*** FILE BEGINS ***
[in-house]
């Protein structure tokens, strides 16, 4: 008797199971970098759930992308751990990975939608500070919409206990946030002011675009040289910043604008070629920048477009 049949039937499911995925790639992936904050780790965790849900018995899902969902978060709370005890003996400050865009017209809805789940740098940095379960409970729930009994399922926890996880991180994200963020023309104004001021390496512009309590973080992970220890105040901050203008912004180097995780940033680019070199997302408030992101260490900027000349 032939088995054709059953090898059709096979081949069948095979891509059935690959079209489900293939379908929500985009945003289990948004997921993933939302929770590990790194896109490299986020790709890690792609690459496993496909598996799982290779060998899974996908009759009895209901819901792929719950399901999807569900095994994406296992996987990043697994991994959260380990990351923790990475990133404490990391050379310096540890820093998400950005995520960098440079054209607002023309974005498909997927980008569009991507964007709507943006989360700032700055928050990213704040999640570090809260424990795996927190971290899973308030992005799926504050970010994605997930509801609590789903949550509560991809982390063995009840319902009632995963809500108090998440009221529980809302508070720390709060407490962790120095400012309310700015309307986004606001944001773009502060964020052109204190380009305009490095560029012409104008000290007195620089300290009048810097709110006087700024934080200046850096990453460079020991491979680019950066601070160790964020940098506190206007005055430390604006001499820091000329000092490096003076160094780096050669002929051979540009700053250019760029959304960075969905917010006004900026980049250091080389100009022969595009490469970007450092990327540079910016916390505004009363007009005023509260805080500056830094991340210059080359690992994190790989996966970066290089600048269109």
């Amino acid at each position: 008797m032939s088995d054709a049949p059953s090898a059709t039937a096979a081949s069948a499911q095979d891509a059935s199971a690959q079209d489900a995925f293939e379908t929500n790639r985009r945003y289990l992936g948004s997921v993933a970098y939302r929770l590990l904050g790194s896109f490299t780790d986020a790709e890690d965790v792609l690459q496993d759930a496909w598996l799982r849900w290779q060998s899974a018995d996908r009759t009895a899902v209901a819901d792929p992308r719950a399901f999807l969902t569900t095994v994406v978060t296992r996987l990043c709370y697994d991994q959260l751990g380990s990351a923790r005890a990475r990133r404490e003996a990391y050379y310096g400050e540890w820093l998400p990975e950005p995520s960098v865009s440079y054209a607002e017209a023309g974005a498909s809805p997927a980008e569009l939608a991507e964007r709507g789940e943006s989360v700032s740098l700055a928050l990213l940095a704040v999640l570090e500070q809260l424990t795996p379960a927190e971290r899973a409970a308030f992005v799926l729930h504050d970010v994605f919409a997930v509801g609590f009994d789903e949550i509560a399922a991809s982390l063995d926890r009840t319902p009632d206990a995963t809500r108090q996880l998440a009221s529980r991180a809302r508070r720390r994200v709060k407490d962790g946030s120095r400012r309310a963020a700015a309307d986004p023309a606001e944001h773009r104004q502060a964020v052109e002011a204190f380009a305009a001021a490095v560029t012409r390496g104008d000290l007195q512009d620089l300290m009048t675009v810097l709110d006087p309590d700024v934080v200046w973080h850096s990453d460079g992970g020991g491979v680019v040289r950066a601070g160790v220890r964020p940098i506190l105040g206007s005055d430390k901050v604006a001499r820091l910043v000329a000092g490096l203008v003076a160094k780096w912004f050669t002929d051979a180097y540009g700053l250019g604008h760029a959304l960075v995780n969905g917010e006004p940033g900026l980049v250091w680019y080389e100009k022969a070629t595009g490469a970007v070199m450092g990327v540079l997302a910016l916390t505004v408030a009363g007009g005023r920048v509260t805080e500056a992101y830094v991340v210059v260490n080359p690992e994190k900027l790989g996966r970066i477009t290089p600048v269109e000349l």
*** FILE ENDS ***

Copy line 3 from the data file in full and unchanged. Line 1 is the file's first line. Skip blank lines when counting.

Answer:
């Amino acid at each position: 008797m032939s088995d054709a049949p059953s090898a059709t039937a096979a081949s069948a499911q095979d891509a059935s199971a690959q079209d489900a995925f293939e379908t929500n790639r985009r945003y289990l992936g948004s997921v993933a970098y939302r929770l590990l904050g790194s896109f490299t780790d986020a790709e890690d965790v792609l690459q496993d759930a496909w598996l799982r849900w290779q060998s899974a018995d996908r009759t009895a899902v209901a819901d792929p992308r719950a399901f999807l969902t569900t095994v994406v978060t296992r996987l990043c709370y697994d991994q959260l751990g380990s990351a923790r005890a990475r990133r404490e003996a990391y050379y310096g400050e540890w820093l998400p990975e950005p995520s960098v865009s440079y054209a607002e017209a023309g974005a498909s809805p997927a980008e569009l939608a991507e964007r709507g789940e943006s989360v700032s740098l700055a928050l990213l940095a704040v999640l570090e500070q809260l424990t795996p379960a927190e971290r899973a409970a308030f992005v799926l729930h504050d970010v994605f919409a997930v509801g609590f009994d789903e949550i509560a399922a991809s982390l063995d926890r009840t319902p009632d206990a995963t809500r108090q996880l998440a009221s529980r991180a809302r508070r720390r994200v709060k407490d962790g946030s120095r400012r309310a963020a700015a309307d986004p023309a606001e944001h773009r104004q502060a964020v052109e002011a204190f380009a305009a001021a490095v560029t012409r390496g104008d000290l007195q512009d620089l300290m009048t675009v810097l709110d006087p309590d700024v934080v200046w973080h850096s990453d460079g992970g020991g491979v680019v040289r950066a601070g160790v220890r964020p940098i506190l105040g206007s005055d430390k901050v604006a001499r820091l910043v000329a000092g490096l203008v003076a160094k780096w912004f050669t002929d051979a180097y540009g700053l250019g604008h760029a959304l960075v995780n969905g917010e006004p940033g900026l980049v250091w680019y080389e100009k022969a070629t595009g490469a970007v070199m450092g990327v540079l997302a910016l916390t505004v408030a009363g007009g005023r920048v509260t805080e500056a992101y830094v991340v210059v260490n080359p690992e994190k900027l790989g996966r970066i477009t290089p600048v269109e000349l």